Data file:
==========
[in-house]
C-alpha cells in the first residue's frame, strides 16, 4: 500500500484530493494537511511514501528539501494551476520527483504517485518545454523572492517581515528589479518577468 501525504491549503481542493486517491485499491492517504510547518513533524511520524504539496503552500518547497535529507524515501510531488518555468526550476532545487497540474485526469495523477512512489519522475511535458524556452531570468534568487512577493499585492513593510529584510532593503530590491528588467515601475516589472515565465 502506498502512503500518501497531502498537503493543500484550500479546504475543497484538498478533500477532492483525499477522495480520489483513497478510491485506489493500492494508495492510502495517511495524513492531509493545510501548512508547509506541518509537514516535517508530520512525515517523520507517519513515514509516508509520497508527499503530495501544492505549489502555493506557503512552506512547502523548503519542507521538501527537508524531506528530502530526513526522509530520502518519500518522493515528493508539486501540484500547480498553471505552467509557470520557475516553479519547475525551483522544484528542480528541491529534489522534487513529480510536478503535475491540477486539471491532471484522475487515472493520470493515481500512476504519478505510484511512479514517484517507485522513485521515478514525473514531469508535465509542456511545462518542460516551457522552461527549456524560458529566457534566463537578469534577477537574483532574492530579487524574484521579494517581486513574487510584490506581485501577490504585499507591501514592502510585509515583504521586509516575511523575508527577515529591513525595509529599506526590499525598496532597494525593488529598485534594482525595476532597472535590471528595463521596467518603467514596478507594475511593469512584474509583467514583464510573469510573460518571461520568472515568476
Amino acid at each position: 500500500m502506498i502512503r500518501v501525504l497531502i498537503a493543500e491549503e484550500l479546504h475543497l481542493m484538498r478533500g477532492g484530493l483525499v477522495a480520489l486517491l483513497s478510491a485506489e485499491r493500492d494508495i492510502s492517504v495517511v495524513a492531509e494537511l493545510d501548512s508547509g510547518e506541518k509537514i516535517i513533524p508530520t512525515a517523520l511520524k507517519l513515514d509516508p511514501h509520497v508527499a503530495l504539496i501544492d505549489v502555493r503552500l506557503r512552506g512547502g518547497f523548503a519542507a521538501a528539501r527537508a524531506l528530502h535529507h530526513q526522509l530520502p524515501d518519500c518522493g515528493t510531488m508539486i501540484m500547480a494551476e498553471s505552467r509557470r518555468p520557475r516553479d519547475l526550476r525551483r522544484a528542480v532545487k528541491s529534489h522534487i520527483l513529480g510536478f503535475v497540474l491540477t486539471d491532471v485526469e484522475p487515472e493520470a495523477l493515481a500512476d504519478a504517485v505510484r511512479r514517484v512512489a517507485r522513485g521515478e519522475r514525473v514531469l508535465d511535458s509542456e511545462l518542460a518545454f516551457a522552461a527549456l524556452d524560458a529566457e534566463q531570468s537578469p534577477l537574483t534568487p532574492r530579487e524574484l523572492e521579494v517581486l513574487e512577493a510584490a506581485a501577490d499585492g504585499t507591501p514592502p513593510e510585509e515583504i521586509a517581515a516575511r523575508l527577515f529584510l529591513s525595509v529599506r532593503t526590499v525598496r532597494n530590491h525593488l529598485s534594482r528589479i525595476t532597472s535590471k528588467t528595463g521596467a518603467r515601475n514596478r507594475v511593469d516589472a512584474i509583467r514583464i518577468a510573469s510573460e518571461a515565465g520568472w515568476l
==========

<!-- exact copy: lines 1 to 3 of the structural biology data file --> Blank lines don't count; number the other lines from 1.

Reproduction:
[in-house]
C-alpha cells in the first residue's frame, strides 16, 4: 500500500484530493494537511511514501528539501494551476520527483504517485518545454523572492517581515528589479518577468 501525504491549503481542493486517491485499491492517504510547518513533524511520524504539496503552500518547497535529507524515501510531488518555468526550476532545487497540474485526469495523477512512489519522475511535458524556452531570468534568487512577493499585492513593510529584510532593503530590491528588467515601475516589472515565465 502506498502512503500518501497531502498537503493543500484550500479546504475543497484538498478533500477532492483525499477522495480520489483513497478510491485506489493500492494508495492510502495517511495524513492531509493545510501548512508547509506541518509537514516535517508530520512525515517523520507517519513515514509516508509520497508527499503530495501544492505549489502555493506557503512552506512547502523548503519542507521538501527537508524531506528530502530526513526522509530520502518519500518522493515528493508539486501540484500547480498553471505552467509557470520557475516553479519547475525551483522544484528542480528541491529534489522534487513529480510536478503535475491540477486539471491532471484522475487515472493520470493515481500512476504519478505510484511512479514517484517507485522513485521515478514525473514531469508535465509542456511545462518542460516551457522552461527549456524560458529566457534566463537578469534577477537574483532574492530579487524574484521579494517581486513574487510584490506581485501577490504585499507591501514592502510585509515583504521586509516575511523575508527577515529591513525595509529599506526590499525598496532597494525593488529598485534594482525595476532597472535590471528595463521596467518603467514596478507594475511593469512584474509583467514583464510573469510573460518571461520568472515568476
Amino acid at each position: 500500500m502506498i502512503r500518501v501525504l497531502i498537503a493543500e491549503e484550500l479546504h475543497l481542493m484538498r478533500g477532492g484530493l483525499v477522495a480520489l486517491l483513497s478510491a485506489e485499491r493500492d494508495i492510502s492517504v495517511v495524513a492531509e494537511l493545510d501548512s508547509g510547518e506541518k509537514i516535517i513533524p508530520t512525515a517523520l511520524k507517519l513515514d509516508p511514501h509520497v508527499a503530495l504539496i501544492d505549489v502555493r503552500l506557503r512552506g512547502g518547497f523548503a519542507a521538501a528539501r527537508a524531506l528530502h535529507h530526513q526522509l530520502p524515501d518519500c518522493g515528493t510531488m508539486i501540484m500547480a494551476e498553471s505552467r509557470r518555468p520557475r516553479d519547475l526550476r525551483r522544484a528542480v532545487k528541491s529534489h522534487i520527483l513529480g510536478f503535475v497540474l491540477t486539471d491532471v485526469e484522475p487515472e493520470a495523477l493515481a500512476d504519478a504517485v505510484r511512479r514517484v512512489a517507485r522513485g521515478e519522475r514525473v514531469l508535465d511535458s509542456e511545462l518542460a518545454f516551457a522552461a527549456l524556452d524560458a529566457e534566463q531570468s537578469p534577477l537574483t534568487p532574492r530579487e524574484l523572492e521579494v517581486l513574487e512577493a510584490a506581485a501577490d499585492g504585499t507591501p514592502p513593510e510585509e515583504i521586509a517581515a516575511r523575508l527577515f529584510l529591513s525595509v529599506r532593503t526590499v525598496r532597494n530590491h525593488l529598485s534594482r528589479i525595476t532597472s535590471k528588467t528595463g521596467a518603467r515601475n514596478r507594475v511593469d516589472a512584474i509583467r514583464i518577468a510573469s510573460e518571461a515565465g520568472w515568476l